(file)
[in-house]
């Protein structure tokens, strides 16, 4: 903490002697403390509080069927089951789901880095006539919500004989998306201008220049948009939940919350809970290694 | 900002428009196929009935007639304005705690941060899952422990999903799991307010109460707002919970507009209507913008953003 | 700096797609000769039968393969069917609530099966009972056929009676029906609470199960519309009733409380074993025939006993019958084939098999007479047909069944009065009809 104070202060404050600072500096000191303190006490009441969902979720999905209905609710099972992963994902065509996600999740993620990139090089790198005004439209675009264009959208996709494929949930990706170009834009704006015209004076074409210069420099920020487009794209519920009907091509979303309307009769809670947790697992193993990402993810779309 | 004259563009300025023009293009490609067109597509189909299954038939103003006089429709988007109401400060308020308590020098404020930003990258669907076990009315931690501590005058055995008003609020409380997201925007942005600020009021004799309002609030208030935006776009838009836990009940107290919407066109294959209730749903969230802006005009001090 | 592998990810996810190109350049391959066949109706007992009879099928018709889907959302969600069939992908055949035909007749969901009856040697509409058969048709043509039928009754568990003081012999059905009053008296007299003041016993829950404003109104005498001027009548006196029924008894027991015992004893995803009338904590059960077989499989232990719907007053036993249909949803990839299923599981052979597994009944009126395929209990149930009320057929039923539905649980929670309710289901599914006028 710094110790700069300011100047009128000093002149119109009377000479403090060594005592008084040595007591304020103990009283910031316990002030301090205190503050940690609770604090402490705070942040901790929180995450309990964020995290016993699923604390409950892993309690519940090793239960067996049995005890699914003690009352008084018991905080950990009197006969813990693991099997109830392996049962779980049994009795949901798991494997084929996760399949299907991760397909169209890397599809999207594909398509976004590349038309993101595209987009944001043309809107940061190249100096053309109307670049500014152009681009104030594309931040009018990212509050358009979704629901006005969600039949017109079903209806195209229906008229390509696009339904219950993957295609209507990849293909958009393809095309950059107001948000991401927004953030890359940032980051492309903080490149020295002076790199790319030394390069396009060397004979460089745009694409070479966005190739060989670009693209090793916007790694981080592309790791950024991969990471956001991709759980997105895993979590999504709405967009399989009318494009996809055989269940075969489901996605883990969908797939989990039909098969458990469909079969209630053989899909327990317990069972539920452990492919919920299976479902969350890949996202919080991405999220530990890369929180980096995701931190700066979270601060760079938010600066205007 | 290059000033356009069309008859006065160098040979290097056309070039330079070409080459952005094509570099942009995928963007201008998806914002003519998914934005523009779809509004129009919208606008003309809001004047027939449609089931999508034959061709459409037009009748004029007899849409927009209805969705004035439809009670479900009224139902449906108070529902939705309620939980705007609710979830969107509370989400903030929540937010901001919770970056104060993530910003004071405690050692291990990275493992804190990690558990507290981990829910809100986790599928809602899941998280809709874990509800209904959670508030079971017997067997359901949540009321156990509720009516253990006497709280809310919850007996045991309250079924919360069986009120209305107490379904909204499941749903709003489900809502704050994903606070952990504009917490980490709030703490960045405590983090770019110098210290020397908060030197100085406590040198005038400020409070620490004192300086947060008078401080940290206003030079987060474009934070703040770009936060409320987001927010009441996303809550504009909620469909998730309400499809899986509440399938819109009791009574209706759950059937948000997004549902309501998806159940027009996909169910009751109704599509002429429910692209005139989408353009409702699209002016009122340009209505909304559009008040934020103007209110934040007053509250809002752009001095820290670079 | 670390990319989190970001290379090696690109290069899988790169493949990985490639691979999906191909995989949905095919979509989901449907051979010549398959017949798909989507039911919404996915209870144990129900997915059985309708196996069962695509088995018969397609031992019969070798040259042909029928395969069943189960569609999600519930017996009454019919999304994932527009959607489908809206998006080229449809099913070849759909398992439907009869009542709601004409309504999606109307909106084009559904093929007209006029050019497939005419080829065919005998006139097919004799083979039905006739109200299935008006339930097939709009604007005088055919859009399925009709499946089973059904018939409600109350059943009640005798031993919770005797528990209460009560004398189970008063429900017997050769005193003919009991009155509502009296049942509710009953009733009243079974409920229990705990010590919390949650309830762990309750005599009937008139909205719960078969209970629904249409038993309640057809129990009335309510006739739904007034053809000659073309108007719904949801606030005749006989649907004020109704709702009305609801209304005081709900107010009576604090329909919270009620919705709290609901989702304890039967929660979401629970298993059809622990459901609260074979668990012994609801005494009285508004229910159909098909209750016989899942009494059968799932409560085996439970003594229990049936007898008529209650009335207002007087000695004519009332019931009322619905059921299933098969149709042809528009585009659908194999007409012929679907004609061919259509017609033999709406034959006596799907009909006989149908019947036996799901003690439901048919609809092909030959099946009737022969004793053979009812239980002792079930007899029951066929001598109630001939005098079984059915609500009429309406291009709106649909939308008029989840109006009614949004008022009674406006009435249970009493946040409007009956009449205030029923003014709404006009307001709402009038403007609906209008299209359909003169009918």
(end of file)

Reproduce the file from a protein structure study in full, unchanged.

[in-house]
């Protein structure tokens, strides 16, 4: 903490002697403390509080069927089951789901880095006539919500004989998306201008220049948009939940919350809970290694 | 900002428009196929009935007639304005705690941060899952422990999903799991307010109460707002919970507009209507913008953003 | 700096797609000769039968393969069917609530099966009972056929009676029906609470199960519309009733409380074993025939006993019958084939098999007479047909069944009065009809 104070202060404050600072500096000191303190006490009441969902979720999905209905609710099972992963994902065509996600999740993620990139090089790198005004439209675009264009959208996709494929949930990706170009834009704006015209004076074409210069420099920020487009794209519920009907091509979303309307009769809670947790697992193993990402993810779309 | 004259563009300025023009293009490609067109597509189909299954038939103003006089429709988007109401400060308020308590020098404020930003990258669907076990009315931690501590005058055995008003609020409380997201925007942005600020009021004799309002609030208030935006776009838009836990009940107290919407066109294959209730749903969230802006005009001090 | 592998990810996810190109350049391959066949109706007992009879099928018709889907959302969600069939992908055949035909007749969901009856040697509409058969048709043509039928009754568990003081012999059905009053008296007299003041016993829950404003109104005498001027009548006196029924008894027991015992004893995803009338904590059960077989499989232990719907007053036993249909949803990839299923599981052979597994009944009126395929209990149930009320057929039923539905649980929670309710289901599914006028 710094110790700069300011100047009128000093002149119109009377000479403090060594005592008084040595007591304020103990009283910031316990002030301090205190503050940690609770604090402490705070942040901790929180995450309990964020995290016993699923604390409950892993309690519940090793239960067996049995005890699914003690009352008084018991905080950990009197006969813990693991099997109830392996049962779980049994009795949901798991494997084929996760399949299907991760397909169209890397599809999207594909398509976004590349038309993101595209987009944001043309809107940061190249100096053309109307670049500014152009681009104030594309931040009018990212509050358009979704629901006005969600039949017109079903209806195209229906008229390509696009339904219950993957295609209507990849293909958009393809095309950059107001948000991401927004953030890359940032980051492309903080490149020295002076790199790319030394390069396009060397004979460089745009694409070479966005190739060989670009693209090793916007790694981080592309790791950024991969990471956001991709759980997105895993979590999504709405967009399989009318494009996809055989269940075969489901996605883990969908797939989990039909098969458990469909079969209630053989899909327990317990069972539920452990492919919920299976479902969350890949996202919080991405999220530990890369929180980096995701931190700066979270601060760079938010600066205007 | 290059000033356009069309008859006065160098040979290097056309070039330079070409080459952005094509570099942009995928963007201008998806914002003519998914934005523009779809509004129009919208606008003309809001004047027939449609089931999508034959061709459409037009009748004029007899849409927009209805969705004035439809009670479900009224139902449906108070529902939705309620939980705007609710979830969107509370989400903030929540937010901001919770970056104060993530910003004071405690050692291990990275493992804190990690558990507290981990829910809100986790599928809602899941998280809709874990509800209904959670508030079971017997067997359901949540009321156990509720009516253990006497709280809310919850007996045991309250079924919360069986009120209305107490379904909204499941749903709003489900809502704050994903606070952990504009917490980490709030703490960045405590983090770019110098210290020397908060030197100085406590040198005038400020409070620490004192300086947060008078401080940290206003030079987060474009934070703040770009936060409320987001927010009441996303809550504009909620469909998730309400499809899986509440399938819109009791009574209706759950059937948000997004549902309501998806159940027009996909169910009751109704599509002429429910692209005139989408353009409702699209002016009122340009209505909304559009008040934020103007209110934040007053509250809002752009001095820290670079 | 670390990319989190970001290379090696690109290069899988790169493949990985490639691979999906191909995989949905095919979509989901449907051979010549398959017949798909989507039911919404996915209870144990129900997915059985309708196996069962695509088995018969397609031992019969070798040259042909029928395969069943189960569609999600519930017996009454019919999304994932527009959607489908809206998006080229449809099913070849759909398992439907009869009542709601004409309504999606109307909106084009559904093929007209006029050019497939005419080829065919005998006139097919004799083979039905006739109200299935008006339930097939709009604007005088055919859009399925009709499946089973059904018939409600109350059943009640005798031993919770005797528990209460009560004398189970008063429900017997050769005193003919009991009155509502009296049942509710009953009733009243079974409920229990705990010590919390949650309830762990309750005599009937008139909205719960078969209970629904249409038993309640057809129990009335309510006739739904007034053809000659073309108007719904949801606030005749006989649907004020109704709702009305609801209304005081709900107010009576604090329909919270009620919705709290609901989702304890039967929660979401629970298993059809622990459901609260074979668990012994609801005494009285508004229910159909098909209750016989899942009494059968799932409560085996439970003594229990049936007898008529209650009335207002007087000695004519009332019931009322619905059921299933098969149709042809528009585009659908194999007409012929679907004609061919259509017609033999709406034959006596799907009909006989149908019947036996799901003690439901048919609809092909030959099946009737022969004793053979009812239980002792079930007899029951066929001598109630001939005098079984059915609500009429309406291009709106649909939308008029989840109006009614949004008022009674406006009435249970009493946040409007009956009449205030029923003014709404006009307001709402009038403007609906209008299209359909003169009918």